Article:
Accuracy and standards for factual reporting
- Reporters are expected to be as accurate as possible given the time allotted to story preparation and the space available, and to seek reliable sources.
- Events with a single eyewitness are reported with attribution. Events with two or more independent eyewitnesses may be reported as fact. Controversial facts are reported with attribution.
- Independent fact-checking by another employee of the publisher is desirable.
- Corrections are published when errors are discovered.
- Defendants at trial are treated only as having “allegedly” committed crimes, until conviction, when their crimes are generally reported as fact (unless, that is, there is serious controversy about wrongful conviction).
- Opinion surveys and statistical information deserve special treatment to communicate in precise terms any conclusions, to contextualize the results, and to specify accuracy, including estimated error and methodological criticism or flaws.
Slander and libel considerations
- Reporting the truth is almost never libel, which makes accuracy very important.
- Private persons have privacy rights that must be balanced against the public interest in reporting information about them. Public figures have fewer privacy rights in U.S. law, where reporters are immune from a civil case if they have reported without malice. In Canada, there is no such immunity; reports on public figures must be backed by facts.
- Publishers vigorously defend libel lawsuits filed against their reporters, usually covered by libel insurance.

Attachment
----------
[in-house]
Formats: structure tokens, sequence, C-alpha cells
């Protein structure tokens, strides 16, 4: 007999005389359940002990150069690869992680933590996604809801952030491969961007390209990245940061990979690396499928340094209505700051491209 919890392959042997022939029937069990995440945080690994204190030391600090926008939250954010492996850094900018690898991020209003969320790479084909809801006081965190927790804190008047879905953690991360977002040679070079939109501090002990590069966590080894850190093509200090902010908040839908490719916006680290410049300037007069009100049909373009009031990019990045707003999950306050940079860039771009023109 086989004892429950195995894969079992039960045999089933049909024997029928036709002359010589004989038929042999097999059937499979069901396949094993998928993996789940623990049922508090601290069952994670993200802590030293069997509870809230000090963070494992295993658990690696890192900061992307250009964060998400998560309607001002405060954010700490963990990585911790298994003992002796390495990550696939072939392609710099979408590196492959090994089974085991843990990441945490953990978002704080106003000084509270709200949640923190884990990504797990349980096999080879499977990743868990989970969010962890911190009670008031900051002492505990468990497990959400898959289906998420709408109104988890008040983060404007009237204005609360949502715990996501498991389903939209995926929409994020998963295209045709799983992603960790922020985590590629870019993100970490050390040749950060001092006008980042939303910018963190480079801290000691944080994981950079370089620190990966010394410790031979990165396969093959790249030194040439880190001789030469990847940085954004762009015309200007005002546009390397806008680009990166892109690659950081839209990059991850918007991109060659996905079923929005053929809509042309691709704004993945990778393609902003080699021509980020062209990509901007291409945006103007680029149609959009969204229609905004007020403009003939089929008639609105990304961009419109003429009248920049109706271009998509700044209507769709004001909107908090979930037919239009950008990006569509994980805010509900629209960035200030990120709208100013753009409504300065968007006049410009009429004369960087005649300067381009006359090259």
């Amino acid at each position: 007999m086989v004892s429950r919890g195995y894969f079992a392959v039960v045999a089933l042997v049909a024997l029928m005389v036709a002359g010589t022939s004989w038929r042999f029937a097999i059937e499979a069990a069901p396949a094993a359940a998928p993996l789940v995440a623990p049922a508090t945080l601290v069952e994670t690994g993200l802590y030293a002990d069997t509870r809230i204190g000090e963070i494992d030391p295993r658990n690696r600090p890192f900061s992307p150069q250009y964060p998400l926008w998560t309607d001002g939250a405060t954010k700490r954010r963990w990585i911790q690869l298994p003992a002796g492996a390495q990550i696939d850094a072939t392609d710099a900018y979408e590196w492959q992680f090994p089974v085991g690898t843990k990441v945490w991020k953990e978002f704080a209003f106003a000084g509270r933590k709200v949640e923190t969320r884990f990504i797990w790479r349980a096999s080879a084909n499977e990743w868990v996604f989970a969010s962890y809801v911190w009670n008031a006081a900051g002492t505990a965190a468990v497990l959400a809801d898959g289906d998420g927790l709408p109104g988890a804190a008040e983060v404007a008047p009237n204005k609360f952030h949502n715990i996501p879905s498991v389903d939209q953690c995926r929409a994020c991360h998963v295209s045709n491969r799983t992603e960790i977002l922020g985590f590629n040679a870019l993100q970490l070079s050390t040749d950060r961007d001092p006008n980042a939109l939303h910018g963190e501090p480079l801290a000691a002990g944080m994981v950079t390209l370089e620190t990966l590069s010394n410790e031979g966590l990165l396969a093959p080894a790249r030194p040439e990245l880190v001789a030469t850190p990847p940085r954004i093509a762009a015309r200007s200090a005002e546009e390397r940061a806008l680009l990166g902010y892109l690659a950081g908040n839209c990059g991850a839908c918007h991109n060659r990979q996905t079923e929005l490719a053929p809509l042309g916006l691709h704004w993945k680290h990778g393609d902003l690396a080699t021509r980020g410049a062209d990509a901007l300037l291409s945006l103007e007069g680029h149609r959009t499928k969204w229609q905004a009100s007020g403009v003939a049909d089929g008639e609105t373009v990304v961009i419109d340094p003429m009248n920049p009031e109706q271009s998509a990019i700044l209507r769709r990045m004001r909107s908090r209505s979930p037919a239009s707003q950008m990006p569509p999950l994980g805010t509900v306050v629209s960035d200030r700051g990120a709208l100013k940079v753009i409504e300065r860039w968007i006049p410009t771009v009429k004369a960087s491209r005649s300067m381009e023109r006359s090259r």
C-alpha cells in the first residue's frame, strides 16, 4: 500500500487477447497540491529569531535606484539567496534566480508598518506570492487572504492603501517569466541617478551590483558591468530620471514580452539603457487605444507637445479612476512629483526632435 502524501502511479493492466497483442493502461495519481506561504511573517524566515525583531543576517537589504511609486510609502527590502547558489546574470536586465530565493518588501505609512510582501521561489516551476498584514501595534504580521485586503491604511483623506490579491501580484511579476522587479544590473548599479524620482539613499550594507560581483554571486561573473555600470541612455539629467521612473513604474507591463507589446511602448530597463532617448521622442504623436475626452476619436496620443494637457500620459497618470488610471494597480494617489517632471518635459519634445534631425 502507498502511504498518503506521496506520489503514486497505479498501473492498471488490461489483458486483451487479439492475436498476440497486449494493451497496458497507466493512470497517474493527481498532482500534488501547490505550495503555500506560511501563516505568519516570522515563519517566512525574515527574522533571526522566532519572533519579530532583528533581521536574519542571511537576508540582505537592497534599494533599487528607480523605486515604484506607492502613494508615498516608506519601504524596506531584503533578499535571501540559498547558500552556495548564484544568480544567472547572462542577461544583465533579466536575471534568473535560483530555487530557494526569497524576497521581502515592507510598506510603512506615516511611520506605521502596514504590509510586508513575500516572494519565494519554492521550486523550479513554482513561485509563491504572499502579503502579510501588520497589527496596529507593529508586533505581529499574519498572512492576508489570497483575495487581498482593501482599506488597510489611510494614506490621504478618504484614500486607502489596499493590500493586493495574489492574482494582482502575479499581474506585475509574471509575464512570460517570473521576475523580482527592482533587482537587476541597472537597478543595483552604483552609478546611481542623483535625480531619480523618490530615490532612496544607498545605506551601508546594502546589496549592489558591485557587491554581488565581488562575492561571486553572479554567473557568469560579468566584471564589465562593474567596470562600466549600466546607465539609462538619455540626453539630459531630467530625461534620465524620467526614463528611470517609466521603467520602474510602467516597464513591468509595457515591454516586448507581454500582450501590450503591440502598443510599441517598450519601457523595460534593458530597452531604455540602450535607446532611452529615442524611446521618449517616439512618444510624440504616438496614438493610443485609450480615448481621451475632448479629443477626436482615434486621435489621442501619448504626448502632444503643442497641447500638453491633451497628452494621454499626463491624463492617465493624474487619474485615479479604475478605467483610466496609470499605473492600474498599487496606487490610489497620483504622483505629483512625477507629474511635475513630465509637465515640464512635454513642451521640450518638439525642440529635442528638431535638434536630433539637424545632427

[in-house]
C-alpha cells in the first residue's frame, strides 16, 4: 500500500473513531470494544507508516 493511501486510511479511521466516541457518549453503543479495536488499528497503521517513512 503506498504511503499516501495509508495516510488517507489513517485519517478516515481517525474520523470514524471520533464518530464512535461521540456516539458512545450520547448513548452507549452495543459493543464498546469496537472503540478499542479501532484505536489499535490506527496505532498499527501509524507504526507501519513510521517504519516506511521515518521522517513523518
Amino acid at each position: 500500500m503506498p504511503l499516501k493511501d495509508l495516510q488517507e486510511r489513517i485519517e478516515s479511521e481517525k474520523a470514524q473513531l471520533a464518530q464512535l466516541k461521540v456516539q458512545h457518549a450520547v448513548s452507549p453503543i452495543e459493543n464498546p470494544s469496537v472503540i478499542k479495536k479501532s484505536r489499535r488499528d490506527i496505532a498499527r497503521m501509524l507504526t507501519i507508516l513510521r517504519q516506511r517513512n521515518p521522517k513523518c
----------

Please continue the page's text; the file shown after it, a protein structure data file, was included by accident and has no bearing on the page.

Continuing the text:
Harm limitation principle
During the normal course of an assignment a reporter might go about—gathering facts and details, conducting interviews, doing research, background checks, taking photos, video taping, recording sound—harm limitation deals with the questions of whether everything learned should be reported and, if so, how. This principle of limitation means that some weight needs to be given to the negative consequences of full disclosure, creating a practical and ethical dilemma. The Society of Professional Journalists’ code of ethics offers the following advice, which is representative of the practical ideals of most professional journalists. Quoting directly:
- Show compassion for those who may be affected adversely by news coverage. Use special sensitivity when dealing with children and inexperienced sources or subjects.
- Be sensitive when seeking or using interviews or photographs of those affected by tragedy or grief.
- Recognize that gathering and reporting information may cause harm or discomfort. Pursuit of the news is not a license for arrogance.
- Recognize that private people have a greater right to control information about themselves than do public officials and others who seek power, influence or attention. Only an overriding public need can justify intrusion into anyone’s privacy.
- Show good taste. Avoid pandering to lurid curiosity.
- Be cautious about identifying juvenile suspects or victims of sex crimes.
- Be judicious about naming criminal suspects before the formal filing of charges.
- Balance a criminal suspect’s fair trial rights with the public’s right to be informed